A Brisk Walk Boosts Memory For Exam Material
Doing well in many exams depends purely on memory. Research has revealed a simple piece of advice for how to better memorize exam material: go for a brisk 10 minute walk before studying the material.
In a study published in the prestigious Journal of Cognitive Psychology, graduate student Carlos Salas and his colleagues had students try to memorize 30 words. Half of the students (randomly chosen) went for a 10 minute walk before being given the world list to learn. They were told to walk briskly but without feelings of anxiety. The remaining students spent the same time sitting, looking at natural landscapes.
It was found that the students who went for a walk before the study period remembered 25% more words compared to those who simply sat still. That’s a big advantage.
Before study or before the exam?
So an energizing walk before study helps the learning process. What about a walk before the test – after the study period? Would that help? The research team also looked at this, and found in this case a brisk walk before the memory test didn’t help. The effect of light exercise here was confined to just BEFORE study, not just before the test.
How does it work?
Why does a brisk walk help? The researchers asked the students to report their levels of arousal after the 10 minute stints of walking or sitting, and arousal was higher after walking, as you’d expect. Increased arousal is known from previous research to be important in forming robust memories. ‘Consolidating’ memories from short term memory to long term memory depends on a part of the brain in the temporal lobe called the hippocampus. Stress hormones related to emotional arousal are crucial for enhanced hippocampal-dependent memory consolidation of an experience.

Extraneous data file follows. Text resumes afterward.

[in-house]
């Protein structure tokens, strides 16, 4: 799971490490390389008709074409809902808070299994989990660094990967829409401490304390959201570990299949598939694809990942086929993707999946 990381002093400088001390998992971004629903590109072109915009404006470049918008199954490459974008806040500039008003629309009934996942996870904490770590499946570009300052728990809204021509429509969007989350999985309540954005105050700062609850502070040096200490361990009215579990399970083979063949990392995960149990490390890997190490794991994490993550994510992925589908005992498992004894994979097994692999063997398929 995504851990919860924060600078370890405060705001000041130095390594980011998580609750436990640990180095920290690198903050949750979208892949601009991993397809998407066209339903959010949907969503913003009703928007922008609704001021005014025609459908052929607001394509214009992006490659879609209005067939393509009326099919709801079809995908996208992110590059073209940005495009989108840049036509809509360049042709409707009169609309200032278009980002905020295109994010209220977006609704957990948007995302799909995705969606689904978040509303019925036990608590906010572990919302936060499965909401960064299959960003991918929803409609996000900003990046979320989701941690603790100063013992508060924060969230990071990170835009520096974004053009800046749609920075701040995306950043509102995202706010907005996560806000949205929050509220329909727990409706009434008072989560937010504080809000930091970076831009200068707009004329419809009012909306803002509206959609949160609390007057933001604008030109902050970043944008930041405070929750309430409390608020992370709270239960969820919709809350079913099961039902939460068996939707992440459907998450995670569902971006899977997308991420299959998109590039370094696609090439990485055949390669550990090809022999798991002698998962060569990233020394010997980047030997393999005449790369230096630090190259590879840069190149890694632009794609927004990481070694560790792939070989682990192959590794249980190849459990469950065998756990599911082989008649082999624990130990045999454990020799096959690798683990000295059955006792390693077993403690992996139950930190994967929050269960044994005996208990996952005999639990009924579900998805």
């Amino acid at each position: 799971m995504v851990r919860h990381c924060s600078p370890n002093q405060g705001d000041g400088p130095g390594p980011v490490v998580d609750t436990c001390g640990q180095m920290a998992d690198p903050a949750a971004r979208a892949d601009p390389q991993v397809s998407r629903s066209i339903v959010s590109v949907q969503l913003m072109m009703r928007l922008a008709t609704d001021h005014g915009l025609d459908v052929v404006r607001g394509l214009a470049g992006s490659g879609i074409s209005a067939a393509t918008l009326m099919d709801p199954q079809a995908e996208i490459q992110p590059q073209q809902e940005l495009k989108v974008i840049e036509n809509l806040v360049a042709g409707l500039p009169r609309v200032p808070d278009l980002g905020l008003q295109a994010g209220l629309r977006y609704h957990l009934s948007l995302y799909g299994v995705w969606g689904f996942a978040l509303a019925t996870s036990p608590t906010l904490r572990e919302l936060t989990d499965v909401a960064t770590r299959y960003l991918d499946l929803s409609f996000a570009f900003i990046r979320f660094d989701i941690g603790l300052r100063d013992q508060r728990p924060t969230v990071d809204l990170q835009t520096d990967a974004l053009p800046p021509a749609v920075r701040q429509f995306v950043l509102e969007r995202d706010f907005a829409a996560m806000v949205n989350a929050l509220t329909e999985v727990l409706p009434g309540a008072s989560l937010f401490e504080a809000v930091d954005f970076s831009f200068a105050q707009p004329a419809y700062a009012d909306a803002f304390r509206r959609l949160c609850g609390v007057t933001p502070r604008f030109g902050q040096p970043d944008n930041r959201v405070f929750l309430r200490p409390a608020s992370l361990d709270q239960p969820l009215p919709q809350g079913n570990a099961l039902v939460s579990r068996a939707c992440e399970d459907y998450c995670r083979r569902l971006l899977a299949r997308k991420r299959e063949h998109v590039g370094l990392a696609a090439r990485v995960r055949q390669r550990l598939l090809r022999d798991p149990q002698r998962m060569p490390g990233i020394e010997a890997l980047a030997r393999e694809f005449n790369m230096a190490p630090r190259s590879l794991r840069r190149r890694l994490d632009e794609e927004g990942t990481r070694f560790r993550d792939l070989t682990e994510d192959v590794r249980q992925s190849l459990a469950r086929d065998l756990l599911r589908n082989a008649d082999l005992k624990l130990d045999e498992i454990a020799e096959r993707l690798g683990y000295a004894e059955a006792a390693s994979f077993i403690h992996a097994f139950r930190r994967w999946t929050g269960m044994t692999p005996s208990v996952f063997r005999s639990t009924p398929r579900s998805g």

The researchers conclude:
Overall, these results suggest that individuals can gain a memory advantage from a ten-minute walk before studying. Given [these] positive results … and [their] potentially important practical applications, we hope that researchers will continue to explore the relationship between walking [and] memory.
Salas, C., Minakata, K., and Kelemen, W. (2011). Walking before study enhances free recall but not judgement-of-learning magnitude. Journal of Cognitive Psychology, 23 (4), 507-513 DOI: 10.1080/20445911.2011.532207